Feeling Good

As she approached the mirror, she sucked in her cheek, the anxiety starting to flare up. She didn’t want to look. Well, she never wanted to look, but especially not then, after weeks of eating what she wanted and not restricting herself to her usual diet, full of lettuce and headaches and disappointment.

Regardless, she strolled to the mirror. There she was, staring back at herself, in her red tank top and extra-short blue shorts. There were her thighs, thick, side-by-side and comfortably gap-less. Her chest swelled. Her hips were broad, her waist not as small as it could’ve been. She expected the shame, the self-hate and the scorn . . . but a funny thing happened: she didn’t feel any of it.

For the first time in a long, long time, she merely looked at the reflection without judging it, without tearing it to shreds. She turned to the side and smiled slightly, at those big thighs she knew so well, those wide hips. She giggled, almost . . . pleased with herself? Happy with how she looked?

But no. That wasn’t right. That couldn’t be right.

She wasn’t skinny. She wasn’t even thin. Most people who looked at her would probably say some very not-nice things about her body. She forced herself to think of all the terrible comments she’d endured over the years, as her weight bounced up and down. The cruelty she encountered at her biggest. The sticky, leaden feeling of shame. She thought back on being called the fat girl. She thought simply of the word “fat,” all the while waiting for those old feelings of disgust to start up again, waiting to hate herself and run to the nearest fad diet like always.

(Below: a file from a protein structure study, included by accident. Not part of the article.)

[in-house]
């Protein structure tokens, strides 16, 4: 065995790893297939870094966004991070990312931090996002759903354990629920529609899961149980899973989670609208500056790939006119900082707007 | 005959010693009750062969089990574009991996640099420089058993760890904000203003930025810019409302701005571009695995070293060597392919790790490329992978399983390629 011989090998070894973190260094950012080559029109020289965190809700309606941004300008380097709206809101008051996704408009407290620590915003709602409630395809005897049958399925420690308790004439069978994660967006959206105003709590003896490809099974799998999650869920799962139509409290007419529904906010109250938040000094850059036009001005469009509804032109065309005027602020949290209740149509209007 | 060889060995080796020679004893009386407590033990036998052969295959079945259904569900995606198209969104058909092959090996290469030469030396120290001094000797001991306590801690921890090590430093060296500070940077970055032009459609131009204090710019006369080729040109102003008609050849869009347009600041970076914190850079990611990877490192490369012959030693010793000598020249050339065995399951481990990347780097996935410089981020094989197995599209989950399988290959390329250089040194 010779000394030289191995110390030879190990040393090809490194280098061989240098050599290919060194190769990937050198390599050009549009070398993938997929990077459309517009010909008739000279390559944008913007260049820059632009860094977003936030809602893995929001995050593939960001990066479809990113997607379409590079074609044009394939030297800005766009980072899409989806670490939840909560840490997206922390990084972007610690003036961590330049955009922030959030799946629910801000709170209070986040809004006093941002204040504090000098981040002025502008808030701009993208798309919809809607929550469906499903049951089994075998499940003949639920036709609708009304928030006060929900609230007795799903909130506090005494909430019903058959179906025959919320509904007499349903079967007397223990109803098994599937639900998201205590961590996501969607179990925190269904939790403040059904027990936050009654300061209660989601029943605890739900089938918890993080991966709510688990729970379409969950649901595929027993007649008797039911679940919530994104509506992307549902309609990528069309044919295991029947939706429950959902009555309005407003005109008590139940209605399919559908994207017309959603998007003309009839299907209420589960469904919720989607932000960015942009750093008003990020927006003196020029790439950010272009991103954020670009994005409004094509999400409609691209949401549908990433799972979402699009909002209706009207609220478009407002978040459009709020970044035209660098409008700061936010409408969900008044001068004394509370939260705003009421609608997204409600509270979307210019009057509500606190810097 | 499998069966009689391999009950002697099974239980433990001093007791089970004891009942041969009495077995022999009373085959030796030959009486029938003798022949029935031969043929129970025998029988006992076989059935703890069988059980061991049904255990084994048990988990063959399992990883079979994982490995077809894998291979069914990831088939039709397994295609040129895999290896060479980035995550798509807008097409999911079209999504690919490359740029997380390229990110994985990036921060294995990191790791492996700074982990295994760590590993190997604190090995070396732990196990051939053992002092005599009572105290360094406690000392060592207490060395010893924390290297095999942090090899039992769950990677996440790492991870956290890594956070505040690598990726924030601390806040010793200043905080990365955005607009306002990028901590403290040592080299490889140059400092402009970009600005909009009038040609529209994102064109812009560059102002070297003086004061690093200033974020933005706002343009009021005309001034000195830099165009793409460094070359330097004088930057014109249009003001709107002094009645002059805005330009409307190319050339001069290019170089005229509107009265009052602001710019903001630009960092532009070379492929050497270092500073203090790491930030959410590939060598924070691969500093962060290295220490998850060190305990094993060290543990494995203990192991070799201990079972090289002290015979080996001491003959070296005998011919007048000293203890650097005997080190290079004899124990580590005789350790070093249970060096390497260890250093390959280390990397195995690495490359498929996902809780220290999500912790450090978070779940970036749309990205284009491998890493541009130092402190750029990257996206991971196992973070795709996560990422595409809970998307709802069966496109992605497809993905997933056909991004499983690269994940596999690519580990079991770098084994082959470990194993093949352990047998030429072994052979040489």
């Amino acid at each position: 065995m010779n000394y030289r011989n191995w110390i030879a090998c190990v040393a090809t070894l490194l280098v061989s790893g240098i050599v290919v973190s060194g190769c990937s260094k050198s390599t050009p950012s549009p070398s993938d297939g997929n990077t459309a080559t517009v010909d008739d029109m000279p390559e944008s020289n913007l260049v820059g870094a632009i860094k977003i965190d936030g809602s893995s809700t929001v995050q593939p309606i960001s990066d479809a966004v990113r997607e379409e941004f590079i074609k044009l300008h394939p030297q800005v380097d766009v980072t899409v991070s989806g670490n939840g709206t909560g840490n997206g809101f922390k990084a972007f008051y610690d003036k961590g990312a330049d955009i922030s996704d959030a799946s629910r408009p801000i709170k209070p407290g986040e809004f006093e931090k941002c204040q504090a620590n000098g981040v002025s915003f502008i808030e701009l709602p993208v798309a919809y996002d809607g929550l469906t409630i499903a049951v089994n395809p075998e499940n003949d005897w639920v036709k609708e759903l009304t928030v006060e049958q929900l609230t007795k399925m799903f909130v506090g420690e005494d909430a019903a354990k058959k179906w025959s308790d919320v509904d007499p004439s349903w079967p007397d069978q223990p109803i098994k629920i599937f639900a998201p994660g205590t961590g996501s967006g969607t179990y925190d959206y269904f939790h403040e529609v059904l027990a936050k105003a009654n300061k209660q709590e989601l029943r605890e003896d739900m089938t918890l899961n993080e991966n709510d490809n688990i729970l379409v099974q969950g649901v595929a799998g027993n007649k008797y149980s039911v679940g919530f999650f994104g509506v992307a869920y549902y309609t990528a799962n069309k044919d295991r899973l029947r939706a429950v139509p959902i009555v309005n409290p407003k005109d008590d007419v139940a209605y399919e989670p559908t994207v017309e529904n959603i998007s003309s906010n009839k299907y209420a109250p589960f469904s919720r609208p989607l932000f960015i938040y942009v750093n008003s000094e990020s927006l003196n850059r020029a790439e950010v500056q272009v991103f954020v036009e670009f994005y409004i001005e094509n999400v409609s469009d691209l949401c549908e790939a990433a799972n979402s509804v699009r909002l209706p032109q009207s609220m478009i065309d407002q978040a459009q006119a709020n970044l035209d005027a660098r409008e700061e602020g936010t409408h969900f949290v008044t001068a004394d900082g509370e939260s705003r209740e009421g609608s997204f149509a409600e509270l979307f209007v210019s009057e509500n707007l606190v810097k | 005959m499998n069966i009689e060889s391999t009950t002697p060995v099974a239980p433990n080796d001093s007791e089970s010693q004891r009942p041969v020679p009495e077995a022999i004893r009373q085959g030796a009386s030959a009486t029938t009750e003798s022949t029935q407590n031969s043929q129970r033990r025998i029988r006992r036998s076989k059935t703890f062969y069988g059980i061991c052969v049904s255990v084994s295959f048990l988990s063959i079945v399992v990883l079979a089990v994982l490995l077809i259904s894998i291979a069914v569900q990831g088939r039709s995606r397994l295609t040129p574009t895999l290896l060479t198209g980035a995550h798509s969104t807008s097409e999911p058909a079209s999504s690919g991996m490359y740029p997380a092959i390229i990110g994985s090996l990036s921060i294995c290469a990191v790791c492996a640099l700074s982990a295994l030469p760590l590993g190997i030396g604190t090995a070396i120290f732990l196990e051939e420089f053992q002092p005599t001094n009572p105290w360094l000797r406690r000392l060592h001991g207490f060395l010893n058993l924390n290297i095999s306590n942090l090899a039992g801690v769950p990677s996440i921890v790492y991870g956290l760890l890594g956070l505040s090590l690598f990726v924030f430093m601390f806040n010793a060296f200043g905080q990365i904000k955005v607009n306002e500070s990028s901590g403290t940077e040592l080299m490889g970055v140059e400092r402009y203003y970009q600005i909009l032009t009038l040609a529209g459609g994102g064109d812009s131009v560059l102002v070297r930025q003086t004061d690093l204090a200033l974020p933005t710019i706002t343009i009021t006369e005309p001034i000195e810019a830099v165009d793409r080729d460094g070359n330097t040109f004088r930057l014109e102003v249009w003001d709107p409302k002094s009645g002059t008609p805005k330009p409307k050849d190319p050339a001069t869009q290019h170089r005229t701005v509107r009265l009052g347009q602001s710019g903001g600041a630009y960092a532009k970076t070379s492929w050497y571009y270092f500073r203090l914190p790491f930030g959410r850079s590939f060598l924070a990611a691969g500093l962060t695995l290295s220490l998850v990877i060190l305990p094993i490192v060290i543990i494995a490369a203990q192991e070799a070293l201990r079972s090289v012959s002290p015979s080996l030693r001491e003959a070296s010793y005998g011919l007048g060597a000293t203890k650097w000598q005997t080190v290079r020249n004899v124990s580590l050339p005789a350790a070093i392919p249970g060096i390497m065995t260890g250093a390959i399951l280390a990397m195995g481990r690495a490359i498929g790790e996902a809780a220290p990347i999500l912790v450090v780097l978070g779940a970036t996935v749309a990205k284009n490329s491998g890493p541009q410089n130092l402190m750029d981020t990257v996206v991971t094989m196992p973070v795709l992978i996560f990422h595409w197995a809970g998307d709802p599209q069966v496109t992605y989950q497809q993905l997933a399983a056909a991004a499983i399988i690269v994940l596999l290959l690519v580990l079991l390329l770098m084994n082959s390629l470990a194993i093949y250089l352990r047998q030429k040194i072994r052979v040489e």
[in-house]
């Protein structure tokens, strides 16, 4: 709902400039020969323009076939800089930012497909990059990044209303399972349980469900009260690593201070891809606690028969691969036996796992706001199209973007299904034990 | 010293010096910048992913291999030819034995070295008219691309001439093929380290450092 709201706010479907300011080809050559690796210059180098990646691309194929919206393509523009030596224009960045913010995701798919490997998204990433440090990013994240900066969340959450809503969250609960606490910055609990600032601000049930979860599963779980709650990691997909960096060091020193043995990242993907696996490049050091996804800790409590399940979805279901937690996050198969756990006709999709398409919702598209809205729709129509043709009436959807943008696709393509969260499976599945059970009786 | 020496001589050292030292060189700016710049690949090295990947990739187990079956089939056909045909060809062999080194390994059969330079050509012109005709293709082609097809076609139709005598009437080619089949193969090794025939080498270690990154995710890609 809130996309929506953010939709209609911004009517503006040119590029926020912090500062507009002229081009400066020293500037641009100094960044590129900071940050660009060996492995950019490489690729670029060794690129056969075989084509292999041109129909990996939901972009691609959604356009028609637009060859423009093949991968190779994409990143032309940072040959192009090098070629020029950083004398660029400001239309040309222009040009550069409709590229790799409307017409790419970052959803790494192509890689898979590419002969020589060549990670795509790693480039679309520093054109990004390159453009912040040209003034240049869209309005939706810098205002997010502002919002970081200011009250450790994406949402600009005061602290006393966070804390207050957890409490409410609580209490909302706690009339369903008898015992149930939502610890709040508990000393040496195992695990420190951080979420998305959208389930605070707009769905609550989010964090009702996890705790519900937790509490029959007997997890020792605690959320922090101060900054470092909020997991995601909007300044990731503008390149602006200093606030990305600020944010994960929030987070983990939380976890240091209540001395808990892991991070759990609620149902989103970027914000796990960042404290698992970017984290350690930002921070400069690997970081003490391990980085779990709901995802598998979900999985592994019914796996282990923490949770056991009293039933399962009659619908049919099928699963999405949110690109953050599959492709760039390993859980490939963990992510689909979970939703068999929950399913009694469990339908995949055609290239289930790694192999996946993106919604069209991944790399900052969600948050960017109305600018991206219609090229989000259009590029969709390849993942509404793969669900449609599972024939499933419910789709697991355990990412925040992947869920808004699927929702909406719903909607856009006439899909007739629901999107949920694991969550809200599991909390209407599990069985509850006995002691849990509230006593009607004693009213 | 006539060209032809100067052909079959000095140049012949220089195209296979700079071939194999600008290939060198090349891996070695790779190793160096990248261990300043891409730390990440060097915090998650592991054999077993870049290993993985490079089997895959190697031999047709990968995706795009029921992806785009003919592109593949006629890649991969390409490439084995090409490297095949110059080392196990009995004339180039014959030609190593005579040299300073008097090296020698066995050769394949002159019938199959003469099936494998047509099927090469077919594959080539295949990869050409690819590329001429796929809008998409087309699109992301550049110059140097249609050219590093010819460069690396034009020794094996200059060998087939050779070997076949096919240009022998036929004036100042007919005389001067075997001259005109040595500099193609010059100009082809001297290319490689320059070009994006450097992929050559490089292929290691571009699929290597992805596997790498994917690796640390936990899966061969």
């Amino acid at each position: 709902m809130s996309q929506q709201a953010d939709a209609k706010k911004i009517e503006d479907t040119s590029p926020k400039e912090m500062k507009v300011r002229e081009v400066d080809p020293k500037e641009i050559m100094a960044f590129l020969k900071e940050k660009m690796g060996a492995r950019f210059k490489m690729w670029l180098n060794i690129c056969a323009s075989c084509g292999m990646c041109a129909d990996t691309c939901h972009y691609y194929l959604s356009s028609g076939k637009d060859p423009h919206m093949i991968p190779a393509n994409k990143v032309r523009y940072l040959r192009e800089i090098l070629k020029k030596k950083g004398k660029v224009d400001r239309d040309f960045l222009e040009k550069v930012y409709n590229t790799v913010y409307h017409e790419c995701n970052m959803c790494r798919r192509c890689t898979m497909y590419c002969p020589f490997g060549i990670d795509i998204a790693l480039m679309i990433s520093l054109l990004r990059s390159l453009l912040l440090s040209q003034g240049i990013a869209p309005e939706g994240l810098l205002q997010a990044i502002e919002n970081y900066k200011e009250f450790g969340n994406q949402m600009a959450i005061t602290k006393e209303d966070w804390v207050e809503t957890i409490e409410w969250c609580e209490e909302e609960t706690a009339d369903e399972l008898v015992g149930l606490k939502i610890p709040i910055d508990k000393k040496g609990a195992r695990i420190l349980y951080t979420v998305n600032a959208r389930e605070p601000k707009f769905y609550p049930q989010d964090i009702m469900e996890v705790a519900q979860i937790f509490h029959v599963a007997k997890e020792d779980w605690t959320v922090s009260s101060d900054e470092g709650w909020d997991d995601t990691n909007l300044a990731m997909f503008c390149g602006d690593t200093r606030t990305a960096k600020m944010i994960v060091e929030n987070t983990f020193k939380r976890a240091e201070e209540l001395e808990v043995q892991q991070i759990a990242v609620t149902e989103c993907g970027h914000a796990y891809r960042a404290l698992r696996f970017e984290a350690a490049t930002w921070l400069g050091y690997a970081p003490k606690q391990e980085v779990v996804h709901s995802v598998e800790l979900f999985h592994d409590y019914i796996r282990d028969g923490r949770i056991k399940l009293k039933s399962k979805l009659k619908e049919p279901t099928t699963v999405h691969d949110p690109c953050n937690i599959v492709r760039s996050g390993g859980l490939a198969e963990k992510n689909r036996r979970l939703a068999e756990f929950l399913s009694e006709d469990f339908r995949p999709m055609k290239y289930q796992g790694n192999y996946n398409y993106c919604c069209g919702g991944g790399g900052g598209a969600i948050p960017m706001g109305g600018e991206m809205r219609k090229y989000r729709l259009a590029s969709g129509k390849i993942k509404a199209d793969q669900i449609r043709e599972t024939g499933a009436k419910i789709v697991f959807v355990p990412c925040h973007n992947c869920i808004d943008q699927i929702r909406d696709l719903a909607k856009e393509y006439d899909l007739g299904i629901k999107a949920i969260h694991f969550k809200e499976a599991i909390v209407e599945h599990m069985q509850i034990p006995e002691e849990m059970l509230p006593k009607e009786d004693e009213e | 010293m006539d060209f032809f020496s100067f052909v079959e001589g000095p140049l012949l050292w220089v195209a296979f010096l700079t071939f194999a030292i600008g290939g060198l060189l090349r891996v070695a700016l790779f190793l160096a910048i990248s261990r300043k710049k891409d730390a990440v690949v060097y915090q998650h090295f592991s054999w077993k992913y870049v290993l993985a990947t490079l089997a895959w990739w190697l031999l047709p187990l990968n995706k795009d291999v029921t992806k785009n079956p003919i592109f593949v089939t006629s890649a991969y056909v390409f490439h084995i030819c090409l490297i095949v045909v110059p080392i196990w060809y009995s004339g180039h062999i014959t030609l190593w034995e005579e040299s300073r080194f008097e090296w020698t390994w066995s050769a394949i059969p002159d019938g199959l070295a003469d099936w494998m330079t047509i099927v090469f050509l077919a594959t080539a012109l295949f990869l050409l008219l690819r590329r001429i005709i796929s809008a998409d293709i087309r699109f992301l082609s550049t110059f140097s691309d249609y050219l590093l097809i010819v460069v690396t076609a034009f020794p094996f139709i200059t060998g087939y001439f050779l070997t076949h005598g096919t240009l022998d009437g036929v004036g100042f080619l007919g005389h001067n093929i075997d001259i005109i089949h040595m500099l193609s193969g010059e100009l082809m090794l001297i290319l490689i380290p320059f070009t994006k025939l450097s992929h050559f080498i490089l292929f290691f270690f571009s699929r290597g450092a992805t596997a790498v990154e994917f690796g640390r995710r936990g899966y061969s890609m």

But nothing happened.

Thinking about those things, she couldn’t muster any sense of self-hate. If anything, she pitied the people who’d made those comments. How naïve they seemed, ignorant even.

Somehow, some way, she looked at herself and she didn’t see the cellulite. She didn’t see the years of telling herself no. She didn’t see the tears she’d cried over her weight, the worry she’d let fester over whether or not a boy would like her. She didn’t see the hurt she’d felt, or the cruel comments she’d read online in an effort to “motivate” herself.

She didn’t see a fat girl. She just saw a girl.

A pretty girl. A girl who’d been dieting on and off since age ten. Ten. A girl who tortured herself because she felt she had to. She saw herself, and for the first time, she truly started to realize how little it all mattered. The stupid beauty standards she bought into for so long . . . what would they get her? A few extra guys on Tinder? She had to laugh at the absurdity. Because it didn’t matter, and it never had.

There she was, in the mirror. Standing defiantly, knowing what they’d say about her, what they’d think, and not caring. Let them call her names, let them give her hell. None of it mattered anymore. She’d seen what they couldn’t, beyond the dimples and the curves. She’d seen beauty there, in all her parts, in all her “flaws,” in all her battle wounds.

Somehow, she’d done what they could never: she’d seen herself.